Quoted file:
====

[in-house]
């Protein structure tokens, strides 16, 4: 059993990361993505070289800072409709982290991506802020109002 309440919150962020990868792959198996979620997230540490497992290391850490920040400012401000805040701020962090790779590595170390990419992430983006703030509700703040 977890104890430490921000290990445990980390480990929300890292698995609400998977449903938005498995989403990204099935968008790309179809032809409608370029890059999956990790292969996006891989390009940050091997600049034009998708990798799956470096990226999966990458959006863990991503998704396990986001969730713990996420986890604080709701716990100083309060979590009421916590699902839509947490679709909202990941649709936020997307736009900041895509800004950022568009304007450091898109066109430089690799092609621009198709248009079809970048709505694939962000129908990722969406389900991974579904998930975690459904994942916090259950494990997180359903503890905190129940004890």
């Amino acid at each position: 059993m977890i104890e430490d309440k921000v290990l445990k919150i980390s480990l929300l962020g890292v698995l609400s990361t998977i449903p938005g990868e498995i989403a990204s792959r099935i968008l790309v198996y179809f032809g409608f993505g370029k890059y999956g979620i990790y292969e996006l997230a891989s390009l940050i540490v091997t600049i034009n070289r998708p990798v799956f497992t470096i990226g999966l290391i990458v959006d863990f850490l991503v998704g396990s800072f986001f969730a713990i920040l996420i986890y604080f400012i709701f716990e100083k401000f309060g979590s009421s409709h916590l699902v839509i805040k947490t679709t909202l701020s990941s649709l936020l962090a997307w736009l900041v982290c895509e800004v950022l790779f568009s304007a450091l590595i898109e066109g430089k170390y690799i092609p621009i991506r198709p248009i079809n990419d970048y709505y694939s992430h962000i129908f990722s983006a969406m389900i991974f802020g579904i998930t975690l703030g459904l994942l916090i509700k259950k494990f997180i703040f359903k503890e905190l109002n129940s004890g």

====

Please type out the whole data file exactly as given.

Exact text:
[in-house]
């Protein structure tokens, strides 16, 4: 059993990361993505070289800072409709982290991506802020109002 309440919150962020990868792959198996979620997230540490497992290391850490920040400012401000805040701020962090790779590595170390990419992430983006703030509700703040 977890104890430490921000290990445990980390480990929300890292698995609400998977449903938005498995989403990204099935968008790309179809032809409608370029890059999956990790292969996006891989390009940050091997600049034009998708990798799956470096990226999966990458959006863990991503998704396990986001969730713990996420986890604080709701716990100083309060979590009421916590699902839509947490679709909202990941649709936020997307736009900041895509800004950022568009304007450091898109066109430089690799092609621009198709248009079809970048709505694939962000129908990722969406389900991974579904998930975690459904994942916090259950494990997180359903503890905190129940004890």
């Amino acid at each position: 059993m977890i104890e430490d309440k921000v290990l445990k919150i980390s480990l929300l962020g890292v698995l609400s990361t998977i449903p938005g990868e498995i989403a990204s792959r099935i968008l790309v198996y179809f032809g409608f993505g370029k890059y999956g979620i990790y292969e996006l997230a891989s390009l940050i540490v091997t600049i034009n070289r998708p990798v799956f497992t470096i990226g999966l290391i990458v959006d863990f850490l991503v998704g396990s800072f986001f969730a713990i920040l996420i986890y604080f400012i709701f716990e100083k401000f309060g979590s009421s409709h916590l699902v839509i805040k947490t679709t909202l701020s990941s649709l936020l962090a997307w736009l900041v982290c895509e800004v950022l790779f568009s304007a450091l590595i898109e066109g430089k170390y690799i092609p621009i991506r198709p248009i079809n990419d970048y709505y694939s992430h962000i129908f990722s983006a969406m389900i991974f802020g579904i998930t975690l703030g459904l994942l916090i509700k259950k494990f997180i703040f359903k503890e905190l109002n129940s004890g």